Some of the laws and principles of inequality prescribed in the Dharma Sutras are bound to offend the sensibilities of present day educated Hindus, who have been heavily influenced by modern western education and brought up upon the values of equality, fraternity, individual liberty and social and moral justice. Many verses in them stand in contrast to these modern values and sound retrogressive. Therefore, when you study them, suspend your judgment and weigh the knowledge from an academic or historical point of view as a work in progress. It is unwise to use them as a reference to justify any social or gender inequality in today's society or make an argument that we must draw inspiration from them to regulate our social conduct. You may take from them a few principles that are still valid in the present day world and observe them in your life, but you may not use it as a justifiable point to argue their universal adaptation.

Some critics of Hinduism use the law books to denigrate Hinduism and cast aspersions upon Hindu society. Since present-day Hindus follow common civil code rather than the law books such attempts must be countered at every level. Humanity advanced to the current stage through many dark periods of history. Human civilization was never perfect. We made progress through trial and error, learning from our mistakes and failures and making amendments with the past. Therefore, to judge Hinduism based upon the law books would be similar to judging today's American based upon slave practices of the 18th century or the Europeans based upon inquisitions and religious persecutions of the medieval period.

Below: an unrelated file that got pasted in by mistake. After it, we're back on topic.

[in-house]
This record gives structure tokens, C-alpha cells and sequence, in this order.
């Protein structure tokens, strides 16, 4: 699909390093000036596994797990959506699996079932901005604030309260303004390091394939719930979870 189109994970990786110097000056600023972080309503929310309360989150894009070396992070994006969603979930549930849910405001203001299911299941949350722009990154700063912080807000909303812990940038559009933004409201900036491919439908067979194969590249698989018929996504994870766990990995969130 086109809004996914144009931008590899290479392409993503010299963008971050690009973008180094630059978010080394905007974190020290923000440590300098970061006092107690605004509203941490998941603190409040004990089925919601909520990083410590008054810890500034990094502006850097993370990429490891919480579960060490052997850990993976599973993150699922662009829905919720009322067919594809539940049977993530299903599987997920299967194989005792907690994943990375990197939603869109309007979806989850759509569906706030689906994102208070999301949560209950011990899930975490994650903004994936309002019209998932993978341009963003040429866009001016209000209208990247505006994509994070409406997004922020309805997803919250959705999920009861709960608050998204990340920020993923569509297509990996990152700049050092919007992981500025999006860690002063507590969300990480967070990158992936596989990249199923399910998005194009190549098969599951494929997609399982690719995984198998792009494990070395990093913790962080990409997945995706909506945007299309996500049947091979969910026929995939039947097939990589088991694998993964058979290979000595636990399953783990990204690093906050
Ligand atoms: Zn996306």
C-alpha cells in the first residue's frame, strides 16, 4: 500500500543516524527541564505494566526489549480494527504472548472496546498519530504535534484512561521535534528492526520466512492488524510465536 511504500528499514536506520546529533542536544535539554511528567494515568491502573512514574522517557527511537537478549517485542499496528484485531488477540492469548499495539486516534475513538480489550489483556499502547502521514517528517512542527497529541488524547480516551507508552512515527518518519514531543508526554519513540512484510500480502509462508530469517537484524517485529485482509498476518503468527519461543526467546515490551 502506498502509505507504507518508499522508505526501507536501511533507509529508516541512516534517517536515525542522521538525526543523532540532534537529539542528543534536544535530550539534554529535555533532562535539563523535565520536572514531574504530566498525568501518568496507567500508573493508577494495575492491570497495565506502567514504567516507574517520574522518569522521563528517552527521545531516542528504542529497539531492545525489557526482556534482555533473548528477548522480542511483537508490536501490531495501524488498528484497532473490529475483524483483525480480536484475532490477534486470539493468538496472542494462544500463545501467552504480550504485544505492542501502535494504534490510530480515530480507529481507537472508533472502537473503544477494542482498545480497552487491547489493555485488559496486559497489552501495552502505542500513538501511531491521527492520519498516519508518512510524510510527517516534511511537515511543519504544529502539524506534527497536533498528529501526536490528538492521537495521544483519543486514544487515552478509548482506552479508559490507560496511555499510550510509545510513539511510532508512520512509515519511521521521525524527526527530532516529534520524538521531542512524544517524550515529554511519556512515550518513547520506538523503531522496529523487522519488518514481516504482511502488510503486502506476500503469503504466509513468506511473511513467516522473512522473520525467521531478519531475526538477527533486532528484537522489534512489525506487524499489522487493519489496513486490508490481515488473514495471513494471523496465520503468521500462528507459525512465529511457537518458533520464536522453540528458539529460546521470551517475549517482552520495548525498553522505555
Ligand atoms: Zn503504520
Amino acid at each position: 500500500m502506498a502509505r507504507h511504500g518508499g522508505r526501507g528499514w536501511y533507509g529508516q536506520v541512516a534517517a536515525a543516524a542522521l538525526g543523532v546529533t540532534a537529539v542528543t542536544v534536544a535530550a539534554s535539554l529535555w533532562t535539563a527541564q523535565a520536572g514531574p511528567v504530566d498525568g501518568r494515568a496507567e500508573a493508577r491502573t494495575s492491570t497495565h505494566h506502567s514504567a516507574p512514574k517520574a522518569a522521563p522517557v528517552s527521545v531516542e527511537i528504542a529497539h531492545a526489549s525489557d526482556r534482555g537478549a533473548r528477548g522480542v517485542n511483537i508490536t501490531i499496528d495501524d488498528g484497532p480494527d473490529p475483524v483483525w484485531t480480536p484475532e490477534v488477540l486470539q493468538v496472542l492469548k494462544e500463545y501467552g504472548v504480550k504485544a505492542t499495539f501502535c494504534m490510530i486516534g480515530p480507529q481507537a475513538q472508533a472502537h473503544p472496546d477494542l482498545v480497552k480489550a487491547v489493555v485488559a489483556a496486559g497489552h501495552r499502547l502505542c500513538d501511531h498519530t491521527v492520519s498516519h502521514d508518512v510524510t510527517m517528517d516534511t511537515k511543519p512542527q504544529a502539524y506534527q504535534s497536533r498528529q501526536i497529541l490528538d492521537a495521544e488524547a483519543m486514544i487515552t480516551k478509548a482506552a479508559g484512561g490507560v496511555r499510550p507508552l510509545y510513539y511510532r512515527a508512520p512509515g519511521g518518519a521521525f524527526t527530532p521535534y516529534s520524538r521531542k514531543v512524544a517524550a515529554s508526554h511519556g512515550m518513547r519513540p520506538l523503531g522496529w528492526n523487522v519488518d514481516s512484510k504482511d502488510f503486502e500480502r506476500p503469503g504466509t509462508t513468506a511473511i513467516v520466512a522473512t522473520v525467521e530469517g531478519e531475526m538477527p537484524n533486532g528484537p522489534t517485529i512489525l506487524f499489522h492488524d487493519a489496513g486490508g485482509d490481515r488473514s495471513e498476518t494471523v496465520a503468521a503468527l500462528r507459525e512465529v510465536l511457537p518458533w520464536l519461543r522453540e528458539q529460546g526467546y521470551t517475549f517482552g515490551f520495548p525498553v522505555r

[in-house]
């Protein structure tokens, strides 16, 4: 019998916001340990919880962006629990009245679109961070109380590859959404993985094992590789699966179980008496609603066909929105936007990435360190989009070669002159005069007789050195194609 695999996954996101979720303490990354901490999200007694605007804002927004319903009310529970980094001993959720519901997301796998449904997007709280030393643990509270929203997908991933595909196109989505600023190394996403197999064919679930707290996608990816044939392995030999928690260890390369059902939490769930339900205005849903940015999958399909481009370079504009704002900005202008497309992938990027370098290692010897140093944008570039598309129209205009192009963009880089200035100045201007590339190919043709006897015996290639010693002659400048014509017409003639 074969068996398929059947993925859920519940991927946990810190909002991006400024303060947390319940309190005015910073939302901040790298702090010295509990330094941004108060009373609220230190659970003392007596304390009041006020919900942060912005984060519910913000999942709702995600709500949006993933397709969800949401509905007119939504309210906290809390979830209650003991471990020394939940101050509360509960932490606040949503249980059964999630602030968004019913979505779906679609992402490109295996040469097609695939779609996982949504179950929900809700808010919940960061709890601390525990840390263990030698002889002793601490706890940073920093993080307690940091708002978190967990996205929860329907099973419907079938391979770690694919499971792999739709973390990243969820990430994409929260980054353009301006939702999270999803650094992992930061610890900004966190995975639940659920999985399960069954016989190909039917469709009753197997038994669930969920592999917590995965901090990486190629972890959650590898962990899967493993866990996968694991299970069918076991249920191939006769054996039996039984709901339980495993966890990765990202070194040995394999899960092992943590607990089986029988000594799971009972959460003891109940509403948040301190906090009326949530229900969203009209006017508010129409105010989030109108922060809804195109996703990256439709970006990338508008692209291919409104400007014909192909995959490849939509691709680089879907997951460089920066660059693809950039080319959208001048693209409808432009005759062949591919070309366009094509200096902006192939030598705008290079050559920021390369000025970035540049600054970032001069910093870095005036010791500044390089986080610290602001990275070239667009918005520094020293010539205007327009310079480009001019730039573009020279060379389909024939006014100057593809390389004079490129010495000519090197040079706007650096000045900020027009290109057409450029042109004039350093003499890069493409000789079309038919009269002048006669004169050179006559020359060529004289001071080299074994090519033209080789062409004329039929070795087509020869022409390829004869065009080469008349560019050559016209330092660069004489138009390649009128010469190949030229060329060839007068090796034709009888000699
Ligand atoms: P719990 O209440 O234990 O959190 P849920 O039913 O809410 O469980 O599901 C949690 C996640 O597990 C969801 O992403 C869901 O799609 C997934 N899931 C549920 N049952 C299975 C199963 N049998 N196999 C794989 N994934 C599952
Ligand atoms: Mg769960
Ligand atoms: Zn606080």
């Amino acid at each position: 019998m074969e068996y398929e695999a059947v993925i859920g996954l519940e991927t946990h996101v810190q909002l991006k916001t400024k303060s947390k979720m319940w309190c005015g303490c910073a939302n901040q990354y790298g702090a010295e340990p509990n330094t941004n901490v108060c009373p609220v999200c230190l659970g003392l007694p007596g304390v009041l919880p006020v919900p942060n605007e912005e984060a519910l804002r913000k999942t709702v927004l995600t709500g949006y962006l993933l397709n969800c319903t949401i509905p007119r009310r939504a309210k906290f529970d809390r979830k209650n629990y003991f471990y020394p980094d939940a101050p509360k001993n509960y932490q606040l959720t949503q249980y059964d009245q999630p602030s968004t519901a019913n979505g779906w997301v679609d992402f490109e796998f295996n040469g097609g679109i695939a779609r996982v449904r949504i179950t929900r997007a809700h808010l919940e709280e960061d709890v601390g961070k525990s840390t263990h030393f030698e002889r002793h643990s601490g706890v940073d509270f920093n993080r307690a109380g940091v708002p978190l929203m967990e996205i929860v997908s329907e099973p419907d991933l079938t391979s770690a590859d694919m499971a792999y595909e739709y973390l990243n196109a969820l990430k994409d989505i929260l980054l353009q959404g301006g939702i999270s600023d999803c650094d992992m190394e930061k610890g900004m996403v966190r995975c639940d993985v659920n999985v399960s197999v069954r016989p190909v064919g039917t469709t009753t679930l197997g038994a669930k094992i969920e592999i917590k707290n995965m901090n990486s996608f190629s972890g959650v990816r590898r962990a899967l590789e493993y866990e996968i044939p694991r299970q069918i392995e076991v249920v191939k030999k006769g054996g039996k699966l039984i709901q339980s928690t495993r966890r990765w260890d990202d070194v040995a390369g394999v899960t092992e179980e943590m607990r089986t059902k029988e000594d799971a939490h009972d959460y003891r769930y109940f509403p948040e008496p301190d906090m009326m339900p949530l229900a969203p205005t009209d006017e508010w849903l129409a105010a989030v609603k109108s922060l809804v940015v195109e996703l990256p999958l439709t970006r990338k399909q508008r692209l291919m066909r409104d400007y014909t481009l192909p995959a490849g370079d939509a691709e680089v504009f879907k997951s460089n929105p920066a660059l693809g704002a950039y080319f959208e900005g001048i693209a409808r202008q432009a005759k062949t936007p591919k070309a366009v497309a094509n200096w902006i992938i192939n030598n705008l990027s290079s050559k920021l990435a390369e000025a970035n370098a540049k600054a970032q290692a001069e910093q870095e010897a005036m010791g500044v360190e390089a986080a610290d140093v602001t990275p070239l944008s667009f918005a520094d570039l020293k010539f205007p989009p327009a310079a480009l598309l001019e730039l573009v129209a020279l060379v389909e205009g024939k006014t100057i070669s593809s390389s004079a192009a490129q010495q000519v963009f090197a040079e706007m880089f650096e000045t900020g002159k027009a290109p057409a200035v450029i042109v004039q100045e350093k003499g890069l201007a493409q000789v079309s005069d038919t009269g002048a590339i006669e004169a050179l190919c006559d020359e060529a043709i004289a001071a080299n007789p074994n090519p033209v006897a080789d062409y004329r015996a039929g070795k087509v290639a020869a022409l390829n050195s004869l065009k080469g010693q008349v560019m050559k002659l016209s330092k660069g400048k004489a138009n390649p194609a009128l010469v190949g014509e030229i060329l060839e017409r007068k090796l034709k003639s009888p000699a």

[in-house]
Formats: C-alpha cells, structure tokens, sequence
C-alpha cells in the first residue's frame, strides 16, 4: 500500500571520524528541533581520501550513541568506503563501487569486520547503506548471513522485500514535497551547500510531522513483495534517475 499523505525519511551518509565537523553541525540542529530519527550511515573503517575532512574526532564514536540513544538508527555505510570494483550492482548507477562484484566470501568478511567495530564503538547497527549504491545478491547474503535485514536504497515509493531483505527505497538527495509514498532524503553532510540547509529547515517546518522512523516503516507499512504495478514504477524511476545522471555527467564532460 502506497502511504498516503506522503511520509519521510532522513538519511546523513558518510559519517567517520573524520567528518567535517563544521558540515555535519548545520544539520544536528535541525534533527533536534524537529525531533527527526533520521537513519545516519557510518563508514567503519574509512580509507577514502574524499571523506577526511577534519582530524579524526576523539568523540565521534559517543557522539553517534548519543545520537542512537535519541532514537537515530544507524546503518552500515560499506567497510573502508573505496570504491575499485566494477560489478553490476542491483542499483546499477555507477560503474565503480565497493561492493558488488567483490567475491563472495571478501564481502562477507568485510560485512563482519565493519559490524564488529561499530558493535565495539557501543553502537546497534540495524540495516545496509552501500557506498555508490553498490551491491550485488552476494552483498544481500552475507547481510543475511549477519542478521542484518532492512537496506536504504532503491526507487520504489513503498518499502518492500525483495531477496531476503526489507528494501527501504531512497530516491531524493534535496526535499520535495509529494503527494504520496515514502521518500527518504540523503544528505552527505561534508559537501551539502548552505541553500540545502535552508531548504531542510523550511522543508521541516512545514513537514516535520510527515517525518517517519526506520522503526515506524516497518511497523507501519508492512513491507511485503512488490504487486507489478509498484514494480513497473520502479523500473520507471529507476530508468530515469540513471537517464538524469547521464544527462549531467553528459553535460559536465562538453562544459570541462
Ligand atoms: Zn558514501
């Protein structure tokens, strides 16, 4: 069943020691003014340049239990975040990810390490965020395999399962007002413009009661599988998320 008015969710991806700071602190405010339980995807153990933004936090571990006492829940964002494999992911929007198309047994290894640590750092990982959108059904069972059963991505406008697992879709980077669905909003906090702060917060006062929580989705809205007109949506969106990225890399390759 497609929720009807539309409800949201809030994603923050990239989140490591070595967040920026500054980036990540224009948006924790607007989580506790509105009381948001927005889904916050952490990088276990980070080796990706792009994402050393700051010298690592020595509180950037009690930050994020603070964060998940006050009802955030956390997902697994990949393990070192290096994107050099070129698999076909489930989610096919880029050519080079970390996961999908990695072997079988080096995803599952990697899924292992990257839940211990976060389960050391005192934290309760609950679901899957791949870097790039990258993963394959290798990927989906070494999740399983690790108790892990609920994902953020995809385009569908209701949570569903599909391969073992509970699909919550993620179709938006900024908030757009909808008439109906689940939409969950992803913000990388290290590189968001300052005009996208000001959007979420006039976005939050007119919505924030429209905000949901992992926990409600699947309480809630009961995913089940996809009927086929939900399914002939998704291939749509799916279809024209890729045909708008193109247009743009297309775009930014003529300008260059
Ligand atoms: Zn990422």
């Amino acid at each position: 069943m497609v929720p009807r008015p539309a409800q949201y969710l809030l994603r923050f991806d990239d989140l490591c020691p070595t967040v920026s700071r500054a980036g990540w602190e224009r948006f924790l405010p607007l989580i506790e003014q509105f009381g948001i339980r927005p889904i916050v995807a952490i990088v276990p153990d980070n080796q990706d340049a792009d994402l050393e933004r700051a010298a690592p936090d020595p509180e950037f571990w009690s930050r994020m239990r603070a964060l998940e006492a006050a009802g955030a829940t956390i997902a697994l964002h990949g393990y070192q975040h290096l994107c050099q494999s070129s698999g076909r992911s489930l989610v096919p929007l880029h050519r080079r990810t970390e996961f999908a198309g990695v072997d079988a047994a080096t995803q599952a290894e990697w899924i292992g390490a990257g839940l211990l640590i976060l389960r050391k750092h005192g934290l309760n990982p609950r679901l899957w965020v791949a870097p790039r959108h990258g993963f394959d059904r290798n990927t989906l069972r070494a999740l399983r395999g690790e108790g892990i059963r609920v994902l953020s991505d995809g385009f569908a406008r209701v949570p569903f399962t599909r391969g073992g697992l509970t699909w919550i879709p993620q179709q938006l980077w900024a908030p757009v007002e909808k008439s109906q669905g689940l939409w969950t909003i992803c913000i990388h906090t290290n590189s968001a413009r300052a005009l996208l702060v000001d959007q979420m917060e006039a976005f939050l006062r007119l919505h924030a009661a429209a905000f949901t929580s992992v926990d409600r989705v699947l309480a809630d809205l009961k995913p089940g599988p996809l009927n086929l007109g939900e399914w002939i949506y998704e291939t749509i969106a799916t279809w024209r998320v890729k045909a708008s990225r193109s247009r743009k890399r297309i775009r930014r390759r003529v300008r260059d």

Hinduism has come a long way from the days of the Vedic people and from the ancient practices of human and animal sacrifices. Despite such dark spots in its long history, overtime Hinduism managed to resolve the inconsistencies and anachronisms of its past and morphed into a tradition with a strong spiritual base and broader appeal. It became possible due to the untiring works of numerous souls, who sculpted the tradition as an expression of the highest in the intelligence of man and the best in the vision of God. Such people are active even today, preparing Hinduism for the coming generations, to meet the expectations of those who would scientifically be well prepared and spiritually well advanced. The silent revolution within Hinduism has still been going on, despite attacks from within and without to embrace the future that is shaping itself in the womb of the earth. Hinduwebsite salutes all those who are trying to redefine Hinduism and making it more relevant to the complex contemporary world as well as the coming ages.

Jayaram V
20 June, 2015